I felt genuine sadness reading some of these passages. There was a loss of innocence to be mourned. It only grew stronger…and yet…

During the last few chapters of Anne of Green Gables, everything seems to be going Anne’s way. She is well-liked with many friends, decently pretty (even her much maligned red hair has started to darken), and she has won a scholarship to attend college (an amazing achievement for a young woman during this time). She is living a charmed life no matter how many stereotype laden peddlers she has bought green hair dye from in the past. Then tragedy strikes.

Matthew’s death is hard enough. It is then quickly followed by further setbacks: Marilla’s own health troubles and a bank failure. Anne decides to give up her scholarship and stay home to assist Marilla. No longer will Anne be achieving her coveted B.A. It’s a small thing, really, and was probably expected then, in a time when most people didn’t attend college at all, but I was struck and profoundly affected by this in ways I didn’t expect.

Quoted at the beginning of this entry is the last paragraph of the novel. Anne is reflecting on all the has happened and how she has grown. She is still, deep down, the romantic and imaginative little girl she always was, and though her life is not longer laid out before in a straight line, she welcomes the possibilities of her future. It meant a lot to me.

The cart that is my life has gone a little off course of late as I struggle to get my career going. Reading Anne’s reaction to her setbacks, which are even more significant in many ways, hit home hard. Reaching forward from a childhood in which I had given her a slight, Anne says to look forward to the bend in the road. There could be interesting things around it.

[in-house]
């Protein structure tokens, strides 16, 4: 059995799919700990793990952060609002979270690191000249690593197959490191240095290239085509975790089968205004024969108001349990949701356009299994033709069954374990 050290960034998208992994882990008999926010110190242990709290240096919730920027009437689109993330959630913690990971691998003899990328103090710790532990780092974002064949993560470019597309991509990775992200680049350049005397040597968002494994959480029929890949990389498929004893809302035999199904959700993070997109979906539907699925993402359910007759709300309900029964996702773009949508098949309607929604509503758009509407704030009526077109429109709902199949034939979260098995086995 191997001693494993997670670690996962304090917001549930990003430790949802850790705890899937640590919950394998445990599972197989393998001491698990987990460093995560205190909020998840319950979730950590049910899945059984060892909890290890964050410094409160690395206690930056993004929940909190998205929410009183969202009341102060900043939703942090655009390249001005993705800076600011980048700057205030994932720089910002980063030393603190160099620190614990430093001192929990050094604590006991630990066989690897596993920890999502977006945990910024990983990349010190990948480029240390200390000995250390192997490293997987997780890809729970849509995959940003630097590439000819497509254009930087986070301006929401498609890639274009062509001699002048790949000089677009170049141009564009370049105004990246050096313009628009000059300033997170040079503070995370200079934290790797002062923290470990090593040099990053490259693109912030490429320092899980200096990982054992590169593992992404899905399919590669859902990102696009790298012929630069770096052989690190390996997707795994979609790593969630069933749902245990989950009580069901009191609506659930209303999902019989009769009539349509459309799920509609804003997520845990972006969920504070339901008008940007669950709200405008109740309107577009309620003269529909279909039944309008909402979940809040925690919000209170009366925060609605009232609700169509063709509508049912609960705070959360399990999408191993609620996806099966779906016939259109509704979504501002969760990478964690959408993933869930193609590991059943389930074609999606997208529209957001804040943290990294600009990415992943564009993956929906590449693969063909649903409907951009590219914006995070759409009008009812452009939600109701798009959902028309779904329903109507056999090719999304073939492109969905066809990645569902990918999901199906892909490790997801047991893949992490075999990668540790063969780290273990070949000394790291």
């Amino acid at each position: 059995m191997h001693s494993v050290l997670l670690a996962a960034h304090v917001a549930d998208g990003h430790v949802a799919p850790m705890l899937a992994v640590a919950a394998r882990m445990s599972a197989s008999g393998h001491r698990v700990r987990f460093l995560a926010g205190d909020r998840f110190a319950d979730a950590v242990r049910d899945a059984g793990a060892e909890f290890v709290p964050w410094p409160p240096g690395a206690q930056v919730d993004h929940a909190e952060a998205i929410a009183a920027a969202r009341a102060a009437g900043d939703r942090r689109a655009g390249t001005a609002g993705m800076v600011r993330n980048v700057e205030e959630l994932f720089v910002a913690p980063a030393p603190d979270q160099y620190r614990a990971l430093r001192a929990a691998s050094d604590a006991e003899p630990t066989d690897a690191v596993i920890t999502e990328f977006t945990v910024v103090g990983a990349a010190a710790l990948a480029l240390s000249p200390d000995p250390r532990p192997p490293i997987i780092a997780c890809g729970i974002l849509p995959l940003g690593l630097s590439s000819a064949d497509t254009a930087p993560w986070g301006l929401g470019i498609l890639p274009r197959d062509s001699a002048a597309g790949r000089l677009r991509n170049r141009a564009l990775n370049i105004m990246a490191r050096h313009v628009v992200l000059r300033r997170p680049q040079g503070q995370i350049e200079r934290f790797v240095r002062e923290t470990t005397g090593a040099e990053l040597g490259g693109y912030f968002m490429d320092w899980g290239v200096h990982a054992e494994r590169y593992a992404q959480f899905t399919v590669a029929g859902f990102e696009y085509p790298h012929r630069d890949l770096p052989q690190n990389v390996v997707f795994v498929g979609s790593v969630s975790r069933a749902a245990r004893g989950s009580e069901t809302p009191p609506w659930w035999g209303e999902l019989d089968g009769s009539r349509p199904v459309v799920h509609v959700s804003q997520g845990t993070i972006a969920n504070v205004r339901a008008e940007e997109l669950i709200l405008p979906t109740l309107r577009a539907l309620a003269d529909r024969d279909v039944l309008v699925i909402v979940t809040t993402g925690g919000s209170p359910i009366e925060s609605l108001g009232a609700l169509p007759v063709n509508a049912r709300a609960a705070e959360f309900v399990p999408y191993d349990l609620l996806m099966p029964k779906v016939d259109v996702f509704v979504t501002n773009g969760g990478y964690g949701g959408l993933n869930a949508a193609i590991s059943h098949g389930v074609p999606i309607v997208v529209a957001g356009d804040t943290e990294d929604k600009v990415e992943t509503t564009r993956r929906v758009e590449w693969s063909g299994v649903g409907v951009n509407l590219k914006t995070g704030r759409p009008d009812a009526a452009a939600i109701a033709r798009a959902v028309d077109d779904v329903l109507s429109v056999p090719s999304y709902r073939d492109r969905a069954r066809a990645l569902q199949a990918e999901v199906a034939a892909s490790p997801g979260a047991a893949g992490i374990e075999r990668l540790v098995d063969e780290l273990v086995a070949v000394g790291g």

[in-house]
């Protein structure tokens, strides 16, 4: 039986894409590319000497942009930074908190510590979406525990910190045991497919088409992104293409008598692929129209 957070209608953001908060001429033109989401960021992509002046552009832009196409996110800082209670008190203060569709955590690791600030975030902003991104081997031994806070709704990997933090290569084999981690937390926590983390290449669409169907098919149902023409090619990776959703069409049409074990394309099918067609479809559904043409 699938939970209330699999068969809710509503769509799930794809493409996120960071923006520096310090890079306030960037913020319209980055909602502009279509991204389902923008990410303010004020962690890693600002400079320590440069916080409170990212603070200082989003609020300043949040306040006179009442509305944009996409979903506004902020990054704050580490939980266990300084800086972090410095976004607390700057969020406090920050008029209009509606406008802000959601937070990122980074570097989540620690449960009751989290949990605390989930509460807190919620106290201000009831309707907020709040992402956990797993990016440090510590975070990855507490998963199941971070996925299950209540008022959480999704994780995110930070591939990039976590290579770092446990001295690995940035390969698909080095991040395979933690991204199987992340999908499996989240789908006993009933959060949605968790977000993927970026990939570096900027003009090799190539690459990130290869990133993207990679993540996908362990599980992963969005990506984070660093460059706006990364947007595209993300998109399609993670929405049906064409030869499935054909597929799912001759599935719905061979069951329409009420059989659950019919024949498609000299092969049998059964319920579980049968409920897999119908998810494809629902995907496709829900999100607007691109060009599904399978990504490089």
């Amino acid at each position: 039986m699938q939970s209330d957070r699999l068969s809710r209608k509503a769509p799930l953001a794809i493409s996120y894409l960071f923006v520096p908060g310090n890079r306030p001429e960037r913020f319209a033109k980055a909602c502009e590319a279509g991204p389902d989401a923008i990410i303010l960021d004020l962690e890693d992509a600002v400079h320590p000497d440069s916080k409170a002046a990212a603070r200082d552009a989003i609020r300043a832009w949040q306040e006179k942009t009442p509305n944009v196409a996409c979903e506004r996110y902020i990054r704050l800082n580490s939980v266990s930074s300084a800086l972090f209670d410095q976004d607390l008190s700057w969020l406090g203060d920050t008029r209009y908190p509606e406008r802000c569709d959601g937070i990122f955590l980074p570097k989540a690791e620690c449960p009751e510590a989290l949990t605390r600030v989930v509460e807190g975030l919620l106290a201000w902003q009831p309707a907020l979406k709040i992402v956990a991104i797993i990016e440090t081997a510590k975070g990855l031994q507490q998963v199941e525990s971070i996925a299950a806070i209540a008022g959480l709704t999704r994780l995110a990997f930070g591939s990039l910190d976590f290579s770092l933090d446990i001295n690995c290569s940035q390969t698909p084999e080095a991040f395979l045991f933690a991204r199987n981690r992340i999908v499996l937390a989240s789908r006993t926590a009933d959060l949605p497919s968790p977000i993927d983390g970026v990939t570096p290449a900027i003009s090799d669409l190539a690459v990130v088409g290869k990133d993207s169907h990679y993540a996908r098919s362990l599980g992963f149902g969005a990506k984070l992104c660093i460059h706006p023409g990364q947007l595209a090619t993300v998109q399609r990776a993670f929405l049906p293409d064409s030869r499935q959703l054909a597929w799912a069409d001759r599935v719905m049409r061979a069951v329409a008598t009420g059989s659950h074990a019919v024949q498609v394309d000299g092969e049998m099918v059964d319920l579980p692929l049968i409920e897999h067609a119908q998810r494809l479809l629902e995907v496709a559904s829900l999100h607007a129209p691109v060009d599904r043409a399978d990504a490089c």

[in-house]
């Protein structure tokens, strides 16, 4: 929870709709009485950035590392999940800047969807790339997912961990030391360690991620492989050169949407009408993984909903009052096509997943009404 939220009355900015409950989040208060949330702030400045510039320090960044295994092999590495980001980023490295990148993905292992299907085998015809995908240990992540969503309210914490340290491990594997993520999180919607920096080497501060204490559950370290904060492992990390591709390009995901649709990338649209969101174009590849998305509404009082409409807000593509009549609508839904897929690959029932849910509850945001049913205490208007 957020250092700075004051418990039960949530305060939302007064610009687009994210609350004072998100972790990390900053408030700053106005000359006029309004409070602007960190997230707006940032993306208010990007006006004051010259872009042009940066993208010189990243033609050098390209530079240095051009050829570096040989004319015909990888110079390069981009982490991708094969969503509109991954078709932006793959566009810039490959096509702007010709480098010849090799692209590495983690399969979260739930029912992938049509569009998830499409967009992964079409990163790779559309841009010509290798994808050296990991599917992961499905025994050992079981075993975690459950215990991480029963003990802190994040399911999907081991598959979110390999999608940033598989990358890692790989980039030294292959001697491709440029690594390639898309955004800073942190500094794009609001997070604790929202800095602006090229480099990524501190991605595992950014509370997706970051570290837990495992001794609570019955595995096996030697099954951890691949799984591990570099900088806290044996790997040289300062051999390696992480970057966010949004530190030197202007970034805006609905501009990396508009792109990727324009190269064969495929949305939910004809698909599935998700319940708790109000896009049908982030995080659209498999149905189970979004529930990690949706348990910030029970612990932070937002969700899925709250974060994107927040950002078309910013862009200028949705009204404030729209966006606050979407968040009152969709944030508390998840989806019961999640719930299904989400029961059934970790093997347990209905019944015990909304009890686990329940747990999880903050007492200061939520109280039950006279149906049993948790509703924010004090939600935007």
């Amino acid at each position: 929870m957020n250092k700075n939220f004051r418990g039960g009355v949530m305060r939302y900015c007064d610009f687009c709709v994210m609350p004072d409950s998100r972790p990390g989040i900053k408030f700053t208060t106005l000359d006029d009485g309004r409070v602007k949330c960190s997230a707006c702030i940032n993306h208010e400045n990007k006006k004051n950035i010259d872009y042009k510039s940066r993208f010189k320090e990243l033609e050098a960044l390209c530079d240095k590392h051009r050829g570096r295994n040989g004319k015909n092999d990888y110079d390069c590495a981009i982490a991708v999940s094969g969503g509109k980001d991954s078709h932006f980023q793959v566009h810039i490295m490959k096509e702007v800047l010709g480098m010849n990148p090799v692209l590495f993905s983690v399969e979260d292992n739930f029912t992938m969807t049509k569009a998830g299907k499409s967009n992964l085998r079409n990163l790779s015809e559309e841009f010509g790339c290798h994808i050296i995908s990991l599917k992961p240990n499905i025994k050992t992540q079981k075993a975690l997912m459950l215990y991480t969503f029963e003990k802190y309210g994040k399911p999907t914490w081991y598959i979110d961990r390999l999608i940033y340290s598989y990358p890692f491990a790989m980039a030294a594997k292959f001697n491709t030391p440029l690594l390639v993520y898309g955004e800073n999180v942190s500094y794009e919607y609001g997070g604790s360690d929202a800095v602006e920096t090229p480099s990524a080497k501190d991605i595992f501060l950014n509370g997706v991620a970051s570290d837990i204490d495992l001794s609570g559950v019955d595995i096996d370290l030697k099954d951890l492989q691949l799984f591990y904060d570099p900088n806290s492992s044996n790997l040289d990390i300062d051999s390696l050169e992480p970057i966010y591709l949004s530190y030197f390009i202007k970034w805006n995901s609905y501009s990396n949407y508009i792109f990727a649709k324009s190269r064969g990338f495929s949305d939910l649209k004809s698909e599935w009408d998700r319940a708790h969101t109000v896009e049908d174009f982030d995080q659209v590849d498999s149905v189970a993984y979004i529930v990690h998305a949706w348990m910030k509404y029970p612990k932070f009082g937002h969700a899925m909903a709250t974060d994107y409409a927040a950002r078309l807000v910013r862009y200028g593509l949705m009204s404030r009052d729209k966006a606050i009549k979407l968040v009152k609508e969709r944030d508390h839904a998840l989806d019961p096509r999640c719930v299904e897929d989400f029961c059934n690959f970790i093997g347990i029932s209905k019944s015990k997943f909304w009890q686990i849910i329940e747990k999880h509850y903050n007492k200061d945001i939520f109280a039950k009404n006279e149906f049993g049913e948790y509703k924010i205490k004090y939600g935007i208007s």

Oh hi there, blog. How have you been?

This year I am doing NaNoWriMo and one of the Detroit region pep talks for the week included these words:

Words have power. Your words can change the world. But before they can perform this feat, you have to write them. They do no good trapped inside of you, slowly driving you mad. Now is the time to give those voices and stories and world changing ideas the freedom to spill out onto a page and be preserved there for all of us to learn from.

Ever since I was small, I wanted to be a writer. I was always writing. Even before I knew how to read and write much or could really hold a pencil, I voiced the concern to my family that I would very much like to keep a journal. When the fine motor skills developed, I was off like a rocket.

Then…somewhere along the line. Something happened. I became afraid of my words.

For starters, I had this idea in my head for a long time that I was too young to write a lot of the ideas that I had. I wasn’t “good enough” yet. I had to spend more time practice my writing and learning about writing. This is rubbish. Not only are there plenty of talented young writers, but every writer spends a lifetime learning their craft. If I wait until I’m a “perfect writer” to get these thoughts down in print, it is extremely likely that I will never write them. In all honesty, I’ll probably forget the things that inspired me to write them in the first place. And, if they turn out to be absolutely shit, I can always try again later.

Second, at some point in my life, I grew afraid of having an opinion. I had always been a shy girl, but when social media started becoming more and more intrenched in the world around me, I suddenly became more and more terrified of my thoughts and words. I didn’t want to say something and start a fight. I didn’t want people who perhaps disagreed with me to think less of me. It wasn’t, necessarily, that I didn’t want to be disagreed with (I love to be engaged in good debates); it was more that I didn’t want people I cared for to write me off because I didn’t share their opinions. As someone who tries their best to research things, I was also very nervous that I would miss an important angle and others would judge me because of it. It wasn’t just political things. I didn’t want to say I was sad that day for fear of people taking it the wrong way. I kept most things to myself and that I did say, I agonized over for hours after it escaped to the world. Many stories and essays did not get written because of this fear. How horrifying is that?

I made a pact with myself in September to stop being so fearful when it comes to my thoughts and my writing. Also, I’m going to try to update this more. Blame nanowrimo.

Let’s see how that goes.